Program paving way for officers to get mental health help: "To police well, you have to be well"
MIAMI – One South Florida program is paving the way to help law enforcement officers get the mental health help they need.
The Community Police Relations Foundation, paired with Boulder Crest, a non-profit for veterans, has been holding intensive mental health seminars at the South Florida PBA. The program, known as Struggle Well, has helped over 2,000 officers.
The Community Police Relations Foundation's goal is to unite the community with law enforcement, and Struggle Well is another tool to help.
Al Eskanazy, CEO and Chairman of CPRF, says this program is about helping officers who put their lives on the line every single day.
He told CBS4, "To police well, you have to be well. That's what we want to do. Police reform, to us, is giving officers the opportunity for mental wellbeing, and it's working very, very well."
Eskanazy added, "The programs are five-day programs. You must understand how difficult it is for a chief of police to give up an officer for five days. But they do it because the results are so clear."
Two South Florida police chiefs attest to the program's success.
Manny Morales from the City of Miami Police Department said, "The things that they see and hear. You can't unsee and you can't unhear. They will be etched in your memory and your heart and your soul."
Morales added, "So, as we give them the tools. You have to give them the resources, the tools and the training to not only protect the community, but protect themselves, and this is where Struggle Well comes in."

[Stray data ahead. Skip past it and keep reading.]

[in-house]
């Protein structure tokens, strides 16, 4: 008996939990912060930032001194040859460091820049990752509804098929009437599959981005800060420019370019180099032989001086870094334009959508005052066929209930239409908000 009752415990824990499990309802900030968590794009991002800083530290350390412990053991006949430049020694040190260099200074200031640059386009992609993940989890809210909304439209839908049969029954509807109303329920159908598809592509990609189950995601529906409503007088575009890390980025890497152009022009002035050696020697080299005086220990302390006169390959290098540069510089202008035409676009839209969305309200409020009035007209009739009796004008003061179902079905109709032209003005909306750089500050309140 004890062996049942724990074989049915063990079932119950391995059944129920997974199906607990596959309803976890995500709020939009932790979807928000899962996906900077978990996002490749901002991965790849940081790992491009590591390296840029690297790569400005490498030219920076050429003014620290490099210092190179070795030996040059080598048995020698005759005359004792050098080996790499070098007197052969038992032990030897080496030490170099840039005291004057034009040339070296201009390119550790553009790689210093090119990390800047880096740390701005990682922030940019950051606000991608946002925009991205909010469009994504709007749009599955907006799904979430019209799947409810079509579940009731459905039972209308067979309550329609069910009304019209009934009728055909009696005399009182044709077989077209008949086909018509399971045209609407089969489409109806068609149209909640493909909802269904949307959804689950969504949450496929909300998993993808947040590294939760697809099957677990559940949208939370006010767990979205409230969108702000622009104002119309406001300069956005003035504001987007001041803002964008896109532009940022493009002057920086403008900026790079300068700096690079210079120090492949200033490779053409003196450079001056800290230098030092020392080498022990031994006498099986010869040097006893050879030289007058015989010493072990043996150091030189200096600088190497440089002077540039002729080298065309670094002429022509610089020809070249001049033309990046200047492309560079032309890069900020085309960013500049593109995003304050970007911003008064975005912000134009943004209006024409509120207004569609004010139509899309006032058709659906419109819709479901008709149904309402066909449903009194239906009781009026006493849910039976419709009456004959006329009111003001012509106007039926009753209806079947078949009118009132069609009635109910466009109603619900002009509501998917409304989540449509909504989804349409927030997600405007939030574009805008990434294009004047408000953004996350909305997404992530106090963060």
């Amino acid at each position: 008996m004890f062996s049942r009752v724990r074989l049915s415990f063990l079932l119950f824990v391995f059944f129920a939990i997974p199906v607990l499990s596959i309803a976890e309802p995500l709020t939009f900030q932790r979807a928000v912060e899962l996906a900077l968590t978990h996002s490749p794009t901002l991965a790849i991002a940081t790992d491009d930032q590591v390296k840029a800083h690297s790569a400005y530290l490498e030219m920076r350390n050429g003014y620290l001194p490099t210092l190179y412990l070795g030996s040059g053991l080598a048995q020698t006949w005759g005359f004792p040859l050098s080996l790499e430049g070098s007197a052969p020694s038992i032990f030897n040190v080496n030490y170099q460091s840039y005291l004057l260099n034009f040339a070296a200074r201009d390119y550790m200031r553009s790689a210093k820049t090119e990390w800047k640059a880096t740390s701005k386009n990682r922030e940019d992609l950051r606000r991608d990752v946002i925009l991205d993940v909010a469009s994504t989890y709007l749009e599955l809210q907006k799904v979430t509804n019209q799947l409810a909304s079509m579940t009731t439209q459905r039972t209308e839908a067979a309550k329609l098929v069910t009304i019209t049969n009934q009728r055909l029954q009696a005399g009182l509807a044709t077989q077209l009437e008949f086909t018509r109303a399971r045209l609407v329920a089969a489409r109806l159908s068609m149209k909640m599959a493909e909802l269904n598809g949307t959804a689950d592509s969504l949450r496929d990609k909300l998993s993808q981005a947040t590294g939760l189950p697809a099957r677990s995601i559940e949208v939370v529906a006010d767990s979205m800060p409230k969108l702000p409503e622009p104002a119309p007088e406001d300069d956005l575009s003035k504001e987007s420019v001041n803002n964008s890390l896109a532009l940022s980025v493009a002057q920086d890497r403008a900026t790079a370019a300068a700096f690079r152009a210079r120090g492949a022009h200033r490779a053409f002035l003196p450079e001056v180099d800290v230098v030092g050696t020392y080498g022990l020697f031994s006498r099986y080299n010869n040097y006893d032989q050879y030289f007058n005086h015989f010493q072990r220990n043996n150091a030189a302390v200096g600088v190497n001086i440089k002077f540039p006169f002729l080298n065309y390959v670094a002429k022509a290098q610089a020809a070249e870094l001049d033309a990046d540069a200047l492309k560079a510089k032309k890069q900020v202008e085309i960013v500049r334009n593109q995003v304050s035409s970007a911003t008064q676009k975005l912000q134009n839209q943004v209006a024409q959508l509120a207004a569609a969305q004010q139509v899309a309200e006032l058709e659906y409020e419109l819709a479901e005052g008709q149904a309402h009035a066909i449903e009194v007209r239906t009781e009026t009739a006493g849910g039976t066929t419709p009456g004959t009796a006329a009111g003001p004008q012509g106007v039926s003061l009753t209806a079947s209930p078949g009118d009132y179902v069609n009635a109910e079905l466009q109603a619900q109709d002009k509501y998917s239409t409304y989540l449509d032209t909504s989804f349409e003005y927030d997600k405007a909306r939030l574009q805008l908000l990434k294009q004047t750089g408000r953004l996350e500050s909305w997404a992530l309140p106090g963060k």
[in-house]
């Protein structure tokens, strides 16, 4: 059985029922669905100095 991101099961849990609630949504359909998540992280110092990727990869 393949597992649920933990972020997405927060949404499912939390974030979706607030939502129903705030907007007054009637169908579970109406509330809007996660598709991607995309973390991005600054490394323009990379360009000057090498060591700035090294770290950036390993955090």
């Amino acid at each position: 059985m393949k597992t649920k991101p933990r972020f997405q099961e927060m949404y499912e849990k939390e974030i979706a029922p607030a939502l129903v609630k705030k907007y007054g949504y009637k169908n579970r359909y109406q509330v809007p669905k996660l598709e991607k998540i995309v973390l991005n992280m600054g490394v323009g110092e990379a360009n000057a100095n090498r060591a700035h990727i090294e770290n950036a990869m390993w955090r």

Rene Landa, the chief of the South Miami Police Department, told CBS4, "Officers have really opened. That's never been heard of. Police officers do not open up. They never have. It's a culture we have that you can't show any type of weakness."
CBS4 spoke with Jody Wright, a sergeant with the Miami-Dade Police Department, who wants to take part in Struggle Well. She was one of the officers involved in a shootout back in 2007 that claimed the life of Jose Somohano.
Wright tells CBS4 she knows a lot of people have heard her story, but she is also eager to share it herself.
She said, "I think a lot of officers that don't know me hear the things that I've gone through. And I'm still here, I'm still standing, I'm still working, and anything is possible."
Wright was shot in the leg and has undergone 30 surgeries to help her get back on her feet. She tells CBS4 her positive mentality keeps her going each day.
Soon, the Struggle Well program will expand to be peer to peer, where other officers can look for signs amongst their colleagues so they can help one another as well.
The Community Police Relations Foundations is mainly involved with law enforcement agencies in New York and South Florida, but has started branching out to other areas like Los Angeles and Chicago.
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